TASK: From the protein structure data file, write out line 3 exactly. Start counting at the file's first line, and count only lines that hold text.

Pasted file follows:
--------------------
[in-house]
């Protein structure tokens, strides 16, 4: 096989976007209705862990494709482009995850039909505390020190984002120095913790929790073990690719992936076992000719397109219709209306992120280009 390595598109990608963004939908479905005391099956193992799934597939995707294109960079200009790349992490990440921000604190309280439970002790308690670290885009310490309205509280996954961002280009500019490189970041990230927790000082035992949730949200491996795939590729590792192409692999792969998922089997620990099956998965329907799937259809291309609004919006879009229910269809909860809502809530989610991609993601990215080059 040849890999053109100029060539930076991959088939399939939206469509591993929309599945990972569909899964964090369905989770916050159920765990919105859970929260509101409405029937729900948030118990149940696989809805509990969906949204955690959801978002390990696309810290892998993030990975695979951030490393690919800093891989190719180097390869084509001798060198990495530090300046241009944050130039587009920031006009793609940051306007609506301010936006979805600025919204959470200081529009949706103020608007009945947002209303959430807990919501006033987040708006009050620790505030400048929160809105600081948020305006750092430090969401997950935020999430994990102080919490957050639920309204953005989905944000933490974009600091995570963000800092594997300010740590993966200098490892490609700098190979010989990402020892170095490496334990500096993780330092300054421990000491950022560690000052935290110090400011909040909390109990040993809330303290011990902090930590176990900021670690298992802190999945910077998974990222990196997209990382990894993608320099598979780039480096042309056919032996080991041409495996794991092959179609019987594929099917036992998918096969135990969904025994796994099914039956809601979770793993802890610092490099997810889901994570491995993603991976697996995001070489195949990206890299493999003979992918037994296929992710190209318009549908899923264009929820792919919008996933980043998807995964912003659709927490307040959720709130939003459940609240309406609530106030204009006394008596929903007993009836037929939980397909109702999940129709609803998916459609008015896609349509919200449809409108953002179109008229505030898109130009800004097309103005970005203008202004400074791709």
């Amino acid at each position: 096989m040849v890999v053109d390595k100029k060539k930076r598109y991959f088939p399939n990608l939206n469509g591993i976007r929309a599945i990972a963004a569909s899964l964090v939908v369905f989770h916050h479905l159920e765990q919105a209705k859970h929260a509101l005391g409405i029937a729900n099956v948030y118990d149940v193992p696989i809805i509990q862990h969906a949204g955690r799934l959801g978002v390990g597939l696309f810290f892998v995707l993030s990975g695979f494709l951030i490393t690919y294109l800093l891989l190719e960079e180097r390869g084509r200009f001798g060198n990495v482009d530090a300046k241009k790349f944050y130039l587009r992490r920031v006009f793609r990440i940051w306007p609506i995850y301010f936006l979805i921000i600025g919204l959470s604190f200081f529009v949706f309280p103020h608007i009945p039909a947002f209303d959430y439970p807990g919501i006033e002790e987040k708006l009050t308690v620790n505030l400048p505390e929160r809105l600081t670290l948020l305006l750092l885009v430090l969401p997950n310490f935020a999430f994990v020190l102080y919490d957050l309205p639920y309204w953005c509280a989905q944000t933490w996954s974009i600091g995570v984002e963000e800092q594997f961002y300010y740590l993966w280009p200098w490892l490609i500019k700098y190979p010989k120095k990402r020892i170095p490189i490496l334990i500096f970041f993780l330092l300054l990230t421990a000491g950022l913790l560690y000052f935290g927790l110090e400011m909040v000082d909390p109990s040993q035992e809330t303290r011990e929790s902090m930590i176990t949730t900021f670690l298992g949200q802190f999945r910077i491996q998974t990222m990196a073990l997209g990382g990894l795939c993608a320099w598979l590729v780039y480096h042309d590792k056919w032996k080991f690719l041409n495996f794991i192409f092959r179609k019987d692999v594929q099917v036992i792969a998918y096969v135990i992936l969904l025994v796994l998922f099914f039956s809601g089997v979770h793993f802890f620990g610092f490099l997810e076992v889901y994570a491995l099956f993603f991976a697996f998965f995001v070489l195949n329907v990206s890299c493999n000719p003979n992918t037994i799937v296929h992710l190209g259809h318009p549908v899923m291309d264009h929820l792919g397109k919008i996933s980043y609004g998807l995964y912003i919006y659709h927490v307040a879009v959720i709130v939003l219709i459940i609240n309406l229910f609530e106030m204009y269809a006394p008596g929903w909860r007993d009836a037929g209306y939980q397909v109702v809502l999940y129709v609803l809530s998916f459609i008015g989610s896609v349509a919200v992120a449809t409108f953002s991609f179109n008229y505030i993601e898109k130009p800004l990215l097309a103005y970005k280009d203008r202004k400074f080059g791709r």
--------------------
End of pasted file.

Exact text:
């Amino acid at each position: 096989m040849v890999v053109d390595k100029k060539k930076r598109y991959f088939p399939n990608l939206n469509g591993i976007r929309a599945i990972a963004a569909s899964l964090v939908v369905f989770h916050h479905l159920e765990q919105a209705k859970h929260a509101l005391g409405i029937a729900n099956v948030y118990d149940v193992p696989i809805i509990q862990h969906a949204g955690r799934l959801g978002v390990g597939l696309f810290f892998v995707l993030s990975g695979f494709l951030i490393t690919y294109l800093l891989l190719e960079e180097r390869g084509r200009f001798g060198n990495v482009d530090a300046k241009k790349f944050y130039l587009r992490r920031v006009f793609r990440i940051w306007p609506i995850y301010f936006l979805i921000i600025g919204l959470s604190f200081f529009v949706f309280p103020h608007i009945p039909a947002f209303d959430y439970p807990g919501i006033e002790e987040k708006l009050t308690v620790n505030l400048p505390e929160r809105l600081t670290l948020l305006l750092l885009v430090l969401p997950n310490f935020a999430f994990v020190l102080y919490d957050l309205p639920y309204w953005c509280a989905q944000t933490w996954s974009i600091g995570v984002e963000e800092q594997f961002y300010y740590l993966w280009p200098w490892l490609i500019k700098y190979p010989k120095k990402r020892i170095p490189i490496l334990i500096f970041f993780l330092l300054l990230t421990a000491g950022l913790l560690y000052f935290g927790l110090e400011m909040v000082d909390p109990s040993q035992e809330t303290r011990e929790s902090m930590i176990t949730t900021f670690l298992g949200q802190f999945r910077i491996q998974t990222m990196a073990l997209g990382g990894l795939c993608a320099w598979l590729v780039y480096h042309d590792k056919w032996k080991f690719l041409n495996f794991i192409f092959r179609k019987d692999v594929q099917v036992i792969a998918y096969v135990i992936l969904l025994v796994l998922f099914f039956s809601g089997v979770h793993f802890f620990g610092f490099l997810e076992v889901y994570a491995l099956f993603f991976a697996f998965f995001v070489l195949n329907v990206s890299c493999n000719p003979n992918t037994i799937v296929h992710l190209g259809h318009p549908v899923m291309d264009h929820l792919g397109k919008i996933s980043y609004g998807l995964y912003i919006y659709h927490v307040a879009v959720i709130v939003l219709i459940i609240n309406l229910f609530e106030m204009y269809a006394p008596g929903w909860r007993d009836a037929g209306y939980q397909v109702v809502l999940y129709v609803l809530s998916f459609i008015g989610s896609v349509a919200v992120a449809t409108f953002s991609f179109n008229y505030i993601e898109k130009p800004l990215l097309a103005y970005k280009d203008r202004k400074f080059g791709r």